A 14-year-old boy believed to be Britain’s youngest defendant convicted of a gun murder has been handed a life sentence and ordered to serve at least 16 years behind bars.
Yussuf Mustapha, who turned 14 just three weeks before he shot and killed Birmingham schoolboy Keon Lincoln, can now be named in media reports after a judge lifted an order protecting his identity.
Passing sentence on Mustapha and four other teenagers convicted of killing Keon, Lord Justice William Davis said the 14-year-old had shown a clear intent to kill when he opened fire at close range.
Mustapha and the other youths who carried out the killing were branded “heartless, evil monsters” by Keon’s mother in a victim personal statement read to Birmingham Crown Court on Monday.
Sharmaine Lincoln said the killing of her 15-year-old son had left her feeling like “a piece of my soul has been taken from me”.
Passing sentence on Keon’s killers on Monday, Lord Justice William Davis said at least five offenders who arrived at the murder scene had been party to the use of a revolver.
A five-week trial was told Keon suffered eight sharp force injuries and a fatal gunshot injury to his abdomen outside his home in Linwood Road, Handsworth, Birmingham.
The teenager, who was shot while on the ground, died in Birmingham Children’s Hospital, having been attacked with knives and fired at twice at about 3.35pm on January 21.
The judge told Italy-born gunman Mustapha, who has no previous convictions, that the material before the court indicated he had lived “a decent life with his family” prior to the murder.
The judge said: “According to the pre-sentence report he has been able at times to show a maturity in advance of his age.
“Certainly there is no indication that he is immature for his age or that he suffers from any behavioural issues which might have led to the events of January 21.
“I am invited in the report to consider the extent to which he may have been acting impulsively and whether his conduct may have been affected by emotional volatility or negative influences. I have done so.
“The offence was not impulsive or the result of volatility.
“I have no evidence of negative influences other than the fact that the other defendants were older than him.”
The judge said the only mitigating factor in Mustapha’s case was his age “given that, for someone of his age, many years in custody will appear, literally, to be a lifetime”.
Prior to sentence, the court was told Mustapha and Keon went to the same school and they had “appeared to get on reasonably well together”.
Mustapha’s barrister, Adam Kane QC, told the judge his client was from a loving family and had been doing well at school, academically and in sport.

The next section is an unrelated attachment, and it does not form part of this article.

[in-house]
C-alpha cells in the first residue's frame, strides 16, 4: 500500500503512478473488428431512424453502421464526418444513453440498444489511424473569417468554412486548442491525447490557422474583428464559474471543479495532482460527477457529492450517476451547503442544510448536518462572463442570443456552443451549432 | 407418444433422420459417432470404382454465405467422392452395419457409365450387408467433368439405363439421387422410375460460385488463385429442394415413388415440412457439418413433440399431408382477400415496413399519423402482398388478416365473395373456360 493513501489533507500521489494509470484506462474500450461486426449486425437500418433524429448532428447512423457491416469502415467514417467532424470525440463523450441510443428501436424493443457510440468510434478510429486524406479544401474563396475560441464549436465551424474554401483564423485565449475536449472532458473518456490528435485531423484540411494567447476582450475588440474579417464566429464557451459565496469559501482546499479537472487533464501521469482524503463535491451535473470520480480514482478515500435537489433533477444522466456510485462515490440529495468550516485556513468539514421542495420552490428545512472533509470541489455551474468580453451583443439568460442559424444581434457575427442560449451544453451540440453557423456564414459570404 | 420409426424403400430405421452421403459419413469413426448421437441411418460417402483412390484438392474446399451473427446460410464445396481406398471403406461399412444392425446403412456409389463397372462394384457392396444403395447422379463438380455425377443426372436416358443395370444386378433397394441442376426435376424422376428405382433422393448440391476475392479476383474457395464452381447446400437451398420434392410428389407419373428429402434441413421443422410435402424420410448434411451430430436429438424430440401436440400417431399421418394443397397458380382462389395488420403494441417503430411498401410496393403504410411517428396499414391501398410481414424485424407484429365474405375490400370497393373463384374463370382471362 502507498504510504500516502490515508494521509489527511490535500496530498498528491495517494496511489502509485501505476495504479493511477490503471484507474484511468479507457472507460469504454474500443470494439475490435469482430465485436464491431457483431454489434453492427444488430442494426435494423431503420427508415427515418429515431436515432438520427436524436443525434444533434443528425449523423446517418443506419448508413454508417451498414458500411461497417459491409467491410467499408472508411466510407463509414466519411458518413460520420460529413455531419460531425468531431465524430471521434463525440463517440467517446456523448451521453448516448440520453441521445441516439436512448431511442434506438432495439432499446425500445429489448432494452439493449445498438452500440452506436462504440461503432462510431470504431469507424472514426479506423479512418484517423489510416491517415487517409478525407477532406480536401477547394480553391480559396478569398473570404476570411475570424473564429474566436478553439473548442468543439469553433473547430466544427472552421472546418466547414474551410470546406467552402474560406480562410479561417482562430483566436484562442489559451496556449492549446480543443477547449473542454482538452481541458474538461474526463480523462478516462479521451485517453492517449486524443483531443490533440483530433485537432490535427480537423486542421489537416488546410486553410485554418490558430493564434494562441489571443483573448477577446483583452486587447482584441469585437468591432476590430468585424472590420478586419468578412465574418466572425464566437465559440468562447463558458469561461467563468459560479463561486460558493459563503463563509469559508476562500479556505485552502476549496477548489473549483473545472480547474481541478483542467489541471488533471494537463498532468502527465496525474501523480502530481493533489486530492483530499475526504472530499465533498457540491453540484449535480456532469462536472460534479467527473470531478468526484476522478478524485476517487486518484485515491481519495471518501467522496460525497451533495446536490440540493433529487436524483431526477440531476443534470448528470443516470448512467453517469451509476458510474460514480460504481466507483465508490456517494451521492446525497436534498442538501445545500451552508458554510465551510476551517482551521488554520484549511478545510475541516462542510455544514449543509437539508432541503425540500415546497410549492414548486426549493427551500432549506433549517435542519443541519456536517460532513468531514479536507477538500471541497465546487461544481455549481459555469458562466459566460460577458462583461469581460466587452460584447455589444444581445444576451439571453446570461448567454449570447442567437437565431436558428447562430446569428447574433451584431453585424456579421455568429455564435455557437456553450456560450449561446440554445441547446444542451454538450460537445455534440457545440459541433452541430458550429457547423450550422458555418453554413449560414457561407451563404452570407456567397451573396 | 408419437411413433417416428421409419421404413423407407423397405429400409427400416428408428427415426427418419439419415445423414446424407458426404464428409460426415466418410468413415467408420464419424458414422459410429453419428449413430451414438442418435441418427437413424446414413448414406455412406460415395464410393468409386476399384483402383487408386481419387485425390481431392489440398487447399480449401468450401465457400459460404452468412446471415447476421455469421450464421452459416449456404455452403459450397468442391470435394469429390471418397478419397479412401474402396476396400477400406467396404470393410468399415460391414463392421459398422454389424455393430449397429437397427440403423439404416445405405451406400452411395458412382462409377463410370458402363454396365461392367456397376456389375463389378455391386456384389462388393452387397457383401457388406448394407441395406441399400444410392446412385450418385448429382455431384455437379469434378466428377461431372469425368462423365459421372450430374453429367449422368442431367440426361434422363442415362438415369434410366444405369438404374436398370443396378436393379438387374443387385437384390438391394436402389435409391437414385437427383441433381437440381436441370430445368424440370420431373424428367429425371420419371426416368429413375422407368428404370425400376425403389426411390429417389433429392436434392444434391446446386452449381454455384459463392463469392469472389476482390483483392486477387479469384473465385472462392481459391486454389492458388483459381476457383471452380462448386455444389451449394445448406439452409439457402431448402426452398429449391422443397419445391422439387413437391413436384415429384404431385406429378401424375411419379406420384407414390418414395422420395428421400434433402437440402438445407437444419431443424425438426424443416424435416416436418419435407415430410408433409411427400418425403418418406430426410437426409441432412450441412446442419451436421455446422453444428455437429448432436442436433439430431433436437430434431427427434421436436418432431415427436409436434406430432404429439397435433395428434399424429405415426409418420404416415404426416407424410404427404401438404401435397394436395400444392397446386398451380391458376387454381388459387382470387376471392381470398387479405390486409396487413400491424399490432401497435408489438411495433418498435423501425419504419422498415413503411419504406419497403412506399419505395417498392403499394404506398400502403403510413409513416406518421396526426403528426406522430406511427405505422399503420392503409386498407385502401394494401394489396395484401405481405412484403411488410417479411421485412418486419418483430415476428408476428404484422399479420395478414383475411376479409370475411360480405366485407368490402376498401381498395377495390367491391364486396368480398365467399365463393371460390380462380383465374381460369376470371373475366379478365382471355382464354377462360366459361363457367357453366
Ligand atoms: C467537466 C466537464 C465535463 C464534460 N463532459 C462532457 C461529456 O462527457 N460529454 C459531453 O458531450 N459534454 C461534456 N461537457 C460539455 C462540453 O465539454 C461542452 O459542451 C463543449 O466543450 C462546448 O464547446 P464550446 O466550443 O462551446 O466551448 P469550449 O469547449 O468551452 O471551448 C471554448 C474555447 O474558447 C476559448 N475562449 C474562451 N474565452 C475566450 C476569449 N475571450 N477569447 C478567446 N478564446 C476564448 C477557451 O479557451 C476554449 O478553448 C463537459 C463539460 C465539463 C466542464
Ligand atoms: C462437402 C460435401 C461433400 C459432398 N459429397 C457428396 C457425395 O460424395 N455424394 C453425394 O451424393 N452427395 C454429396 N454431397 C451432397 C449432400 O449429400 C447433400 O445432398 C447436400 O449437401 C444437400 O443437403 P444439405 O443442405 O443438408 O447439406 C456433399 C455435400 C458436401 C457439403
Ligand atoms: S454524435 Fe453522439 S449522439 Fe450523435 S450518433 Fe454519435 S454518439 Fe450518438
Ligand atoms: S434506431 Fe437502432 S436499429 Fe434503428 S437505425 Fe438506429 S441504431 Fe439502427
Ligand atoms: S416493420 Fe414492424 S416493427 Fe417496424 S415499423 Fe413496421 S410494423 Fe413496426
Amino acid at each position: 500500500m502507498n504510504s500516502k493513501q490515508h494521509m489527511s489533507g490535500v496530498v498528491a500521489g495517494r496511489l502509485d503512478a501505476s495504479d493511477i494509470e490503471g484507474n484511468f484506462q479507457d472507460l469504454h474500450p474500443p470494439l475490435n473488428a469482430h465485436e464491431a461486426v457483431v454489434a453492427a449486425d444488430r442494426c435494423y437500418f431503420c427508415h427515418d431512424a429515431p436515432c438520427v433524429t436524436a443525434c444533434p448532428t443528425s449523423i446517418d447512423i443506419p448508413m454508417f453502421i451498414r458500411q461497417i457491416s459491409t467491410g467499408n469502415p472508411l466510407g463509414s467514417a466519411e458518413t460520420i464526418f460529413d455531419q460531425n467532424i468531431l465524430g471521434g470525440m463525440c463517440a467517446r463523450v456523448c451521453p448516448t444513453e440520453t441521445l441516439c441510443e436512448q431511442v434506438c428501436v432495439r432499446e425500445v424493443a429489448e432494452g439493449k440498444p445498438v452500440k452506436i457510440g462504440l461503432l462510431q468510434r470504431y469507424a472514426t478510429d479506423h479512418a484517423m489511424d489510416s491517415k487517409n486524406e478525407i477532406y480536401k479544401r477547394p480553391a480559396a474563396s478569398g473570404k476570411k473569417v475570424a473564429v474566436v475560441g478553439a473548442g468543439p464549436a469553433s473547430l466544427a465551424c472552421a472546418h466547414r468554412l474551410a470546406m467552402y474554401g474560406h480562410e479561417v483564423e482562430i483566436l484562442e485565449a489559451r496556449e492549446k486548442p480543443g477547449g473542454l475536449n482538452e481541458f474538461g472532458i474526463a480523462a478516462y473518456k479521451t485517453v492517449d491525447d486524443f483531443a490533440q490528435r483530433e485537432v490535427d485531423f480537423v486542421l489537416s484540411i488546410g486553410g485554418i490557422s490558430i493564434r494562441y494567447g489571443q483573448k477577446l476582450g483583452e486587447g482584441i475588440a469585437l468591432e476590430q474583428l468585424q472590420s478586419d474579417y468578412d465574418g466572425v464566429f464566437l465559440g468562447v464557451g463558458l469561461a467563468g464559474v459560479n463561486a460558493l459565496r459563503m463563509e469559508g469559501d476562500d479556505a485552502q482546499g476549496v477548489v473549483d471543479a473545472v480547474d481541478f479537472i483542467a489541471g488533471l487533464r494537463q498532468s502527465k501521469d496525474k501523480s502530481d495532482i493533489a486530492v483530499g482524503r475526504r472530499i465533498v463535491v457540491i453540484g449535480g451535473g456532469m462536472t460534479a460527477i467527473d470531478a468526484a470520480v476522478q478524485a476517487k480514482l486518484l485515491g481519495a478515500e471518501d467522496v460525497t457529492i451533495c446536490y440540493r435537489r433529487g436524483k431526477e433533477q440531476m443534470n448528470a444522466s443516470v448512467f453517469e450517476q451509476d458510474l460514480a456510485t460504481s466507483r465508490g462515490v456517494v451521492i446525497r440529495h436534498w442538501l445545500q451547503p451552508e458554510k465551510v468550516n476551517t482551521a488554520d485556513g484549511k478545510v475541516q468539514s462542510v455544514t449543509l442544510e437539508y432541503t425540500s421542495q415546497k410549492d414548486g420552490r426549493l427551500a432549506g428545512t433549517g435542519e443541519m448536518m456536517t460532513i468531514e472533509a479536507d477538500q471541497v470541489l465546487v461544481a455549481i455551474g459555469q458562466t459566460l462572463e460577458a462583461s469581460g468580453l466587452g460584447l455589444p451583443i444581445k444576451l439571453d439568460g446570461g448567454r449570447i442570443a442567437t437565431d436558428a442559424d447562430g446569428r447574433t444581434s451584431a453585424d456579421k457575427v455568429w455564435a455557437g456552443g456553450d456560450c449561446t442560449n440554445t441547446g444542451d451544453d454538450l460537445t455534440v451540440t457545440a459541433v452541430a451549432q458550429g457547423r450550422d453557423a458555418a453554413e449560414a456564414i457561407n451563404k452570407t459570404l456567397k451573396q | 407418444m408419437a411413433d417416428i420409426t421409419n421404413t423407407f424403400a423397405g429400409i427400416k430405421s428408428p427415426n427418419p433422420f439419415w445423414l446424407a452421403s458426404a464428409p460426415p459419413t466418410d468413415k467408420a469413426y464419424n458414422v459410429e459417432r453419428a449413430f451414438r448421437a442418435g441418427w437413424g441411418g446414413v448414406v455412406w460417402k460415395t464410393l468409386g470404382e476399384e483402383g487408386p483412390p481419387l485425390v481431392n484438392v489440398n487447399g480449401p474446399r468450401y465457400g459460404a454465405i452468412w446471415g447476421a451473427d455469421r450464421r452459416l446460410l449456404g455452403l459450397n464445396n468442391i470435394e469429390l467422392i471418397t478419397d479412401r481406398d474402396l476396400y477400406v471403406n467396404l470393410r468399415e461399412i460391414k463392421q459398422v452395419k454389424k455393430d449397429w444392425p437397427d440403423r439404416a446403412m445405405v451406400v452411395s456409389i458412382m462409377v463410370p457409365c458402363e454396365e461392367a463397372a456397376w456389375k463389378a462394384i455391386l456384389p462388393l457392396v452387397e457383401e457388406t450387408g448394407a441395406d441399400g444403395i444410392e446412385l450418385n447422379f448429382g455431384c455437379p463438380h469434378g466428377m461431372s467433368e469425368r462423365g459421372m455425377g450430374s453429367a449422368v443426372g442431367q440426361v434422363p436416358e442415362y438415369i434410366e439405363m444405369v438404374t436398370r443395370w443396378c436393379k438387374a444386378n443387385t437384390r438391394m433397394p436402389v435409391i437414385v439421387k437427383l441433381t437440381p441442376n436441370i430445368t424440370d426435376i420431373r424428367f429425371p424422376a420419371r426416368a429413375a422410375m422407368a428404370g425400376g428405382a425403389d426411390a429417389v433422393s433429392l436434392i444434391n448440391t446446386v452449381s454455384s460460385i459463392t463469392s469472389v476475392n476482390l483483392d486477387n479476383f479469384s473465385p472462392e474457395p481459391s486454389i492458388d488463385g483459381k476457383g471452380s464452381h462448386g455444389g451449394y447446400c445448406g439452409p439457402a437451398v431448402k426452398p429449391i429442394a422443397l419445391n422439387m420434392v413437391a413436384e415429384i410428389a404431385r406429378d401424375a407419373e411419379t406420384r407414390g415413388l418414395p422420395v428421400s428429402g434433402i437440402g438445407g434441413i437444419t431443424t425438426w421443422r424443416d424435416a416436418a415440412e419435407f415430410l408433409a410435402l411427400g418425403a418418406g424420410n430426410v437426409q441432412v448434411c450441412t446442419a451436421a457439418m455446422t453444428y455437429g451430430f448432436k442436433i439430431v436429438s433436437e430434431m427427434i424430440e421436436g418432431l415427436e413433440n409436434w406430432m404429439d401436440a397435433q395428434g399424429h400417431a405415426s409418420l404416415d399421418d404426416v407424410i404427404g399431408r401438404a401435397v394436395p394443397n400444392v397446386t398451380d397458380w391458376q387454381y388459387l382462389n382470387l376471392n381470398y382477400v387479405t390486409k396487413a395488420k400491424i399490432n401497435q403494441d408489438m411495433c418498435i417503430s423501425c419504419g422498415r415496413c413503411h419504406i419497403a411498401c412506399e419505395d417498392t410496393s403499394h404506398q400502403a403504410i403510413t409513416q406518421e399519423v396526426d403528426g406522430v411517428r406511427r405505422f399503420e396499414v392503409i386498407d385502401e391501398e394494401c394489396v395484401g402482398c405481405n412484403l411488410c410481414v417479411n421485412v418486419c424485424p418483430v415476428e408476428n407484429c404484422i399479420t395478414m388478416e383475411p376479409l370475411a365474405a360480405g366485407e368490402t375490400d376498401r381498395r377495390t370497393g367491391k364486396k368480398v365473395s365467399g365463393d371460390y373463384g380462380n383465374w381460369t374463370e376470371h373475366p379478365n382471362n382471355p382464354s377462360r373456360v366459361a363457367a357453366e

Mr Kane submitted: “When a boy of 14 years and three weeks commits an offence so transgressive as this one, it is plain that the decision-making process, the making of choices and thought of consequences… have gone grossly wrong – and have been affected by grossly wrong influences.”
Mustapha’s co-defendants Tahjgeem Breakenridge, 18, and Michael Ugochukwu, 18, were both sentenced to life for murder with a minimum term of 19 years.
Meanwhile, a 16-year-old Walsall youth also convicted of Keon’s murder, who cannot be named for legal reasons, was ordered to be detained at Her Majesty’s Pleasure and to serve at least 17 years.
Kieron Donaldson, 19, was sentenced to a 12-year custodial term for Keon’s manslaughter, having supplied weapons to those involved in the killing.
Donaldson was told he will be entitled to release after serving two-thirds of the sentence.
During the hearing Keon’s mother submitted a statement to the court in which she said she was “in a nightmare that I cannot wake up from”.
In the statement, read to the court by prosecution barrister Michael Burrows QC, the victim’s mother, who witnessed her son lying injured in the street after hearing gunfire, said: “The gunshots will forever ring in my ears, knowing that one of them ultimately ended my son’s life.
“No reason for me can ever justify such an evil act.”
Donaldson, of Aston Lane, Perry Barr, was cleared of murder but convicted of unlawful killing after denying that he had assisted or encouraged any of Keon’s attackers.
Mustapha; the 16-year-old defendant; Breakenridge, of Oldfield Road, Balsall Heath, and Ugochukwu, of Twyning Road, Edgbaston, all denied playing any part in the killing.
Register for free to continue reading
Registration is a free and easy way to support our truly independent journalism
By registering, you will also enjoy limited access to Premium articles, exclusive newsletters, commenting, and virtual events with our leading journalists
Already have an account? sign in